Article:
43If your hand offends you, cut it off; it is much better for you to go through life maimed, than to have 2 hands and go to Gehenna, 44
where the embers do not die and the fire does not go out.45And if your foot offends you, cut it off; it is much better for you to go through life lame, than to have 2 feet, and fall into Gehenna, 46
where the embers do not die, and the fire does not go out.47And if your eye offends you, remove it; it is better for you to enter the kingdom of god with 1 eye, than to have 2 eyes and fall into the Gehenna of fire, 48
where the embers do not die, and the fire does not go out.49For everything will be salted on the fire, and every sacrifice will be salted with salt. 50How good is salt; but if the salt should lose its savor, with what could it be salted? Let there be salt in you, and be at peace 1 with 1.
Who would not follow?
Of Jacob’s sons, the brother who would not follow the crowd was Joseph. He was following orders from heaven.
Jesus’ editorial is the same. If they are not against you, they are for you. As Paul would say later the kingdom of God is not about perswasive words but of a demonstration of power. Joseph did that as he had and interpreted dreams, as he became Prime Minister. People don’t have to follow you, or any crowd for that matter, in order to be following Jesus.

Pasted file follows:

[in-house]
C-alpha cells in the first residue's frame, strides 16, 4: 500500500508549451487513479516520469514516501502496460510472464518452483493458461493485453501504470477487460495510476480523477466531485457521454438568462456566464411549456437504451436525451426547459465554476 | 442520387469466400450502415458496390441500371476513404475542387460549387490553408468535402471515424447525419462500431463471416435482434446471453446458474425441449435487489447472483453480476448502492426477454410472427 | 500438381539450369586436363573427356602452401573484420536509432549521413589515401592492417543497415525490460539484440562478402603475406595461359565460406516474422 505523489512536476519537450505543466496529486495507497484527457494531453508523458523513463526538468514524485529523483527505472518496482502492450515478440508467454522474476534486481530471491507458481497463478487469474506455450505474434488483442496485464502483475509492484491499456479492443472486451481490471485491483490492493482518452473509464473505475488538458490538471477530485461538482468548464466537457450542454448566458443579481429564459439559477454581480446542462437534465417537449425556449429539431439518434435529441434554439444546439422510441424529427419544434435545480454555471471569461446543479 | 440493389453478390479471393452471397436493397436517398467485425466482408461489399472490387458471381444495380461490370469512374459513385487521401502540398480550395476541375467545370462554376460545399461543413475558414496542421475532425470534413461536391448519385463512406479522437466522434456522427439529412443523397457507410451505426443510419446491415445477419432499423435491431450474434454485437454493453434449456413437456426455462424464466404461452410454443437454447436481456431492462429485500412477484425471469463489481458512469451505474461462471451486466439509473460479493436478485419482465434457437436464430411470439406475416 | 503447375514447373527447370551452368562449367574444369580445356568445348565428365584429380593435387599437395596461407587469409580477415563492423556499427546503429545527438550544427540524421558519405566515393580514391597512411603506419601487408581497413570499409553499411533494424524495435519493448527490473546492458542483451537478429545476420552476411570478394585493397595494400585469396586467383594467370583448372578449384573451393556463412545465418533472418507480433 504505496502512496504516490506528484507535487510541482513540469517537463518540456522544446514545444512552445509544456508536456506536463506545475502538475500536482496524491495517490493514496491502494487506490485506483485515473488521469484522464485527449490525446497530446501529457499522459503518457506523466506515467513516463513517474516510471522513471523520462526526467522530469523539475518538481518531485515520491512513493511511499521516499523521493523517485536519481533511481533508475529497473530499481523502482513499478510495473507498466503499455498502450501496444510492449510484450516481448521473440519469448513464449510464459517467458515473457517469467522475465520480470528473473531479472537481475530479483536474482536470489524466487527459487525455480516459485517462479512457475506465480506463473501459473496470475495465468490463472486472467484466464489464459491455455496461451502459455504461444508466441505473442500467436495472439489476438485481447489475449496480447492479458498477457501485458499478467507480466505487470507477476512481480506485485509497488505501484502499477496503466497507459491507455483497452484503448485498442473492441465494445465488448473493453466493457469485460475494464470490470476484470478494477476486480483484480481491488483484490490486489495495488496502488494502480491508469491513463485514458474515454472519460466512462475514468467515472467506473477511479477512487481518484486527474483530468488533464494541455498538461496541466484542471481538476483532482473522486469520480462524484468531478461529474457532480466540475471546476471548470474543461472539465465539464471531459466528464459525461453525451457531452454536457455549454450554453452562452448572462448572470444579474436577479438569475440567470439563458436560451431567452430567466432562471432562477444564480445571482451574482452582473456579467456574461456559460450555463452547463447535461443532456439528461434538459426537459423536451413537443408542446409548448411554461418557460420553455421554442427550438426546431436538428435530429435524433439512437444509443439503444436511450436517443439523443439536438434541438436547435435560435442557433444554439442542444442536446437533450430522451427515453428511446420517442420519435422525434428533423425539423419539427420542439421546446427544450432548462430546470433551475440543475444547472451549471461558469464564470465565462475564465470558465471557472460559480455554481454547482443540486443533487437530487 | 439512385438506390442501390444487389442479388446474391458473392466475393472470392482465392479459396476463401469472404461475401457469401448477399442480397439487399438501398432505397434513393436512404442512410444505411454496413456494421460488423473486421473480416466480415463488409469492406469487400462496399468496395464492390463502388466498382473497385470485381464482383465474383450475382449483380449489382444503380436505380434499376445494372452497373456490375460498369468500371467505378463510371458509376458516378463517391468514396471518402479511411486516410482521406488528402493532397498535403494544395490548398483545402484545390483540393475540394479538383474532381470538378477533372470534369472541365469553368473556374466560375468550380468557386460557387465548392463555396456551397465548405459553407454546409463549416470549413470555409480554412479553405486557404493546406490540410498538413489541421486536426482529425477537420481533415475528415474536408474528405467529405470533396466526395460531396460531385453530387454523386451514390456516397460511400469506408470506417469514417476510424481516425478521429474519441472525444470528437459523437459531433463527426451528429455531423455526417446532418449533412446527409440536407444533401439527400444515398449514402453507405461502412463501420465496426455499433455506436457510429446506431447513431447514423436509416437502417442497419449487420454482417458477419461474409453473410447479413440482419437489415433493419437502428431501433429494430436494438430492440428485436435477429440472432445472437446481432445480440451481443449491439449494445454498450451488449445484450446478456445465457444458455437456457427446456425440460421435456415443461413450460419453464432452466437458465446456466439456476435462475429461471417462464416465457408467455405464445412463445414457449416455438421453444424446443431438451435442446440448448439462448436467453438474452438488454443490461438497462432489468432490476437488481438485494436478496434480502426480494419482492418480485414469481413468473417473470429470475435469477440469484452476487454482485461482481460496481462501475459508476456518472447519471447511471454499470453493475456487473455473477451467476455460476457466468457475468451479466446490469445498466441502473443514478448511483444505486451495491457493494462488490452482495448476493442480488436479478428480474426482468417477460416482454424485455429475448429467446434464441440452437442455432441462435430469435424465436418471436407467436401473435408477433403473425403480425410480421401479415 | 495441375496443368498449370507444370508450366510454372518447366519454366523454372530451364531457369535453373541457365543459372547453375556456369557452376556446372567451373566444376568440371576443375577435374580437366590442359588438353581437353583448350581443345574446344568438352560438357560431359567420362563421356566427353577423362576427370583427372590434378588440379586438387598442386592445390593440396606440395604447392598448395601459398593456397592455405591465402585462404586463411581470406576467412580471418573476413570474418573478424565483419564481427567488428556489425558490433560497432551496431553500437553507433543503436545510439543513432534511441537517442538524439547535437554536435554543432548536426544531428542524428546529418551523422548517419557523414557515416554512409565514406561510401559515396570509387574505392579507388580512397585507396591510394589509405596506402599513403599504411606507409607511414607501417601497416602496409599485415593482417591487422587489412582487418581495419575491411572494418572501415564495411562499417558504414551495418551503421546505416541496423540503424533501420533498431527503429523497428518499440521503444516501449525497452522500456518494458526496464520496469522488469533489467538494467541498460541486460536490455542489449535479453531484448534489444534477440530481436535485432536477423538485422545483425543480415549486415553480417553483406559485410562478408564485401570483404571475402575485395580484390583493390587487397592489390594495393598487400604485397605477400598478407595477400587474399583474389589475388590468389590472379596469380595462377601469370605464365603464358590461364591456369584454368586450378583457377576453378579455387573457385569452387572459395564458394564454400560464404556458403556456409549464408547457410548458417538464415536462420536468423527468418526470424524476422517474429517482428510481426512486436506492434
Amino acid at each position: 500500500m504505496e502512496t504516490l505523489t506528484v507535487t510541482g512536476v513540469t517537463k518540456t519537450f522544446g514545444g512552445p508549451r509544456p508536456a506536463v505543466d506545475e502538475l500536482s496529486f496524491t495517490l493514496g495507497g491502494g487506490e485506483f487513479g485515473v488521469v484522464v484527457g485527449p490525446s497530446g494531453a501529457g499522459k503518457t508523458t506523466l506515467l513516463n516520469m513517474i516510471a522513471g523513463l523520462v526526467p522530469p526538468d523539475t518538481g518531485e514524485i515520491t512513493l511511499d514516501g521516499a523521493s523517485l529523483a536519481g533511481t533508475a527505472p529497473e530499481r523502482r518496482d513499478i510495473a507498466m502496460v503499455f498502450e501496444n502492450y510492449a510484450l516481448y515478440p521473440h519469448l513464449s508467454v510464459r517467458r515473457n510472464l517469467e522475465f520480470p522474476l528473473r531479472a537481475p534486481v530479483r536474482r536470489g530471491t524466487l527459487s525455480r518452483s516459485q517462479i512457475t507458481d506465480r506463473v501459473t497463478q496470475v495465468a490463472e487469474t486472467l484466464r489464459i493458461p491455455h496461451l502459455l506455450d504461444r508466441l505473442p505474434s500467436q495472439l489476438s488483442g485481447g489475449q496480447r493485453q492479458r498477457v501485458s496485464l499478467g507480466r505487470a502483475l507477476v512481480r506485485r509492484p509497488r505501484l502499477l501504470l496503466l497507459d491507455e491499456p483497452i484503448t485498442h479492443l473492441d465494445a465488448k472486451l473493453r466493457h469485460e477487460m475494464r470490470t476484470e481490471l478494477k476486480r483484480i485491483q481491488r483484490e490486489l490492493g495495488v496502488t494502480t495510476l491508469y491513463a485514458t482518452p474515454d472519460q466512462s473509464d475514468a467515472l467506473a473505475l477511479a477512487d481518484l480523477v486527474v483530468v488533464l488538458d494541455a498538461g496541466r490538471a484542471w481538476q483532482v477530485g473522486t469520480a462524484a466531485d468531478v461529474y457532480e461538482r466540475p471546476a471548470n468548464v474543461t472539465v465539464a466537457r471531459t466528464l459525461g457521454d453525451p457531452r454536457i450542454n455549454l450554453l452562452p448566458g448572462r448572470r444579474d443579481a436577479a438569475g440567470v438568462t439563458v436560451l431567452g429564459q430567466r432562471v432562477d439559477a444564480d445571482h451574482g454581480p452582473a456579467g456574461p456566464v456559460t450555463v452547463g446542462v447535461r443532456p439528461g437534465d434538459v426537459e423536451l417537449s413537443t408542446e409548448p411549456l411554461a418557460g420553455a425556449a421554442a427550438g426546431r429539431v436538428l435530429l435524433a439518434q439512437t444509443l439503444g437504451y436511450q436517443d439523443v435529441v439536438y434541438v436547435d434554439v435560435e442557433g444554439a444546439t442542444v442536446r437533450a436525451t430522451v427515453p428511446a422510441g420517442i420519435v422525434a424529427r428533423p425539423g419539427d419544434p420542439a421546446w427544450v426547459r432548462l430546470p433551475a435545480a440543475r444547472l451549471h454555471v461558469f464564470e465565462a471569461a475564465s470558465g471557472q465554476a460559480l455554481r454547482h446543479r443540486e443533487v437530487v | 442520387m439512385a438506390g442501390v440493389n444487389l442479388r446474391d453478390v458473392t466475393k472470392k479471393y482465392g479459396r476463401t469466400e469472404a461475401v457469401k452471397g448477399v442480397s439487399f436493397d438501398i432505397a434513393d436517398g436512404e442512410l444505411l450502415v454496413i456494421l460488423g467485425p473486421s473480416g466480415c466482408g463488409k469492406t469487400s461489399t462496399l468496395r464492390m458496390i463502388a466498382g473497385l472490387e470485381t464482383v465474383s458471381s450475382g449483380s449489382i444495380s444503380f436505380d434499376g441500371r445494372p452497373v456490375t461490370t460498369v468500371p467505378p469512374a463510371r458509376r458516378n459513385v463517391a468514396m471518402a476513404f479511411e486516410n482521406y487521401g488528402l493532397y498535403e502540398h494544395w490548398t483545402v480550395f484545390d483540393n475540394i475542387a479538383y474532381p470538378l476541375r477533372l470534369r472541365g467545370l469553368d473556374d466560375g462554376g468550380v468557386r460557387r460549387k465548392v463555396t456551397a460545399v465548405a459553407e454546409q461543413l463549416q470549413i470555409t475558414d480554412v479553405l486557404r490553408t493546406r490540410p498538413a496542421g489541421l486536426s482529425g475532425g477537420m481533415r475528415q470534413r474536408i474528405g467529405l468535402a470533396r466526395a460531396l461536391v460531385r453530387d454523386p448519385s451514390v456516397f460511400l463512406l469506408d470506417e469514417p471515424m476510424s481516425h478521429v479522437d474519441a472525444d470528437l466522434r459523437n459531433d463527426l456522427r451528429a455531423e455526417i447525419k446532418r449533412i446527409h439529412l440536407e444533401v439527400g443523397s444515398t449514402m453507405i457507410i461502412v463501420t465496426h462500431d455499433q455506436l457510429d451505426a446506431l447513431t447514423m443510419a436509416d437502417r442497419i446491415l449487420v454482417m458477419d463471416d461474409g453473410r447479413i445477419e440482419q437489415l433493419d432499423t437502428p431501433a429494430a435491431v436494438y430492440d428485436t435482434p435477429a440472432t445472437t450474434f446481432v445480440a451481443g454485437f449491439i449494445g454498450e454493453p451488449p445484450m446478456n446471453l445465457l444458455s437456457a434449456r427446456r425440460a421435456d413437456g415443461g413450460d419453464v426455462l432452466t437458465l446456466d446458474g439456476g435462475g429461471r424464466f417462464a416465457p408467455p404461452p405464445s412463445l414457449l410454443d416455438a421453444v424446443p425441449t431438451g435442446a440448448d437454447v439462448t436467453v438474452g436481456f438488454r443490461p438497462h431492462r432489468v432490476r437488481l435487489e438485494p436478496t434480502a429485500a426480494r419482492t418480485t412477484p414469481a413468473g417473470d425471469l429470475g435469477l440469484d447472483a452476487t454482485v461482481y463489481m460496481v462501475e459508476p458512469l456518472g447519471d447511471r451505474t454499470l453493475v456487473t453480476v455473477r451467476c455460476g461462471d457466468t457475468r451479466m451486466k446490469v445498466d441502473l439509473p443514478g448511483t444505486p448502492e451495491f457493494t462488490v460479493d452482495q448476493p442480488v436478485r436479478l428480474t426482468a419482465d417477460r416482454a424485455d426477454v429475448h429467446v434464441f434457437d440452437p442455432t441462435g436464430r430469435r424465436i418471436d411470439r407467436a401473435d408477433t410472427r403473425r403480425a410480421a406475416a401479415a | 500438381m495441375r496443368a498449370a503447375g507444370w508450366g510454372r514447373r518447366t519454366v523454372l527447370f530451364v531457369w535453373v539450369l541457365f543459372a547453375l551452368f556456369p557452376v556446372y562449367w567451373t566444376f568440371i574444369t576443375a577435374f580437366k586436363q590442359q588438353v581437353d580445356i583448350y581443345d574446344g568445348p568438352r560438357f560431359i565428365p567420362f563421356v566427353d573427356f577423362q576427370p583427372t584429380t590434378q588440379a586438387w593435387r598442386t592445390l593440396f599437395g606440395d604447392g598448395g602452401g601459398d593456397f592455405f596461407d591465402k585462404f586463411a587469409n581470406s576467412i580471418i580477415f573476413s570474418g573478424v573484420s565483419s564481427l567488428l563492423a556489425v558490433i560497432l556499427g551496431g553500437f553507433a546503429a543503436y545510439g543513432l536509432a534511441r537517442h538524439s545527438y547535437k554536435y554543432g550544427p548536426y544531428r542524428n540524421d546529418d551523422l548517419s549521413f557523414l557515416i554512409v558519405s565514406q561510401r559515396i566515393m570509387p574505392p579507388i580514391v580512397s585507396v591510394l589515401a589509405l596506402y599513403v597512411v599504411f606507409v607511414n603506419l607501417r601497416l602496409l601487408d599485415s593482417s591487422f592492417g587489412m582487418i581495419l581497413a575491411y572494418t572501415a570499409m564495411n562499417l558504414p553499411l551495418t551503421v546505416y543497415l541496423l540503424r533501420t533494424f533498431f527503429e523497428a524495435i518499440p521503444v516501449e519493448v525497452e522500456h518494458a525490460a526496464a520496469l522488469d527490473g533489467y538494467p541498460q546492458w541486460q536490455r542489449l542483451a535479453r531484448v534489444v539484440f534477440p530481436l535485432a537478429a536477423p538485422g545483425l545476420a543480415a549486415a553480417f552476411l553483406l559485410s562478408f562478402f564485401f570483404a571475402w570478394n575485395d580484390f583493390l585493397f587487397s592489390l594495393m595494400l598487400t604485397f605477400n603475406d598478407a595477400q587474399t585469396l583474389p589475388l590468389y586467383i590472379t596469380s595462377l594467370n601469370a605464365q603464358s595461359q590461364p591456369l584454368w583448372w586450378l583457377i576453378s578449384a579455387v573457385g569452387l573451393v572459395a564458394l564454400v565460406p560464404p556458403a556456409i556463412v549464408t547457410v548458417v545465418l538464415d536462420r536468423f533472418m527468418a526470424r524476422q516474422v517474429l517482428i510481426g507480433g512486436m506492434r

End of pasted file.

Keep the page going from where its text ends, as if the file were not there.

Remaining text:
Causing a little one to stumble, ie: selling Joseph into slavery, is replayed with a millstone tied around the neck and being cast into the seas. This was the punishment given to the brothers for what they did to Joseph.
Seas are symbolic of peoples or nations generally and the best example of peoples generally was ancient Egypt. Jacob’s sons, except for Joseph who went earlier, were cast into Egypt.
The millstone, the mechanism where they were pulled into the sea was the need for grain. The drought cased a famine in Canaan and the only place where millstones were running was Egypt as the Egyptians broke into the grain stores of Joseph. The brothers had to go down to Egypt to get grain, the food supply for their own millstones. This is what caused them to get caught in Egypt.
Each of the body parts in this parable is a reference to one of the brothers. Together they make up a whole body, but each can cause the entire nation of ancient Israel to sin in various ways. Each will be cut off later as the nation of ancient Israel is dismembered. For now they are cut off from the promised land and cast into Egypt.
At the end of the parable Jesus exhorts: Have salt in yourselves and live at peace with one another.
This encouragement ends the book of Genesis when their father has died and they come to Joseph with a lie supposedly from their father. Joseph indeed wants to live at peace with his brothers, even if they don’t believe it, nor understand it.
Phil Stone, Updated 2016-11-06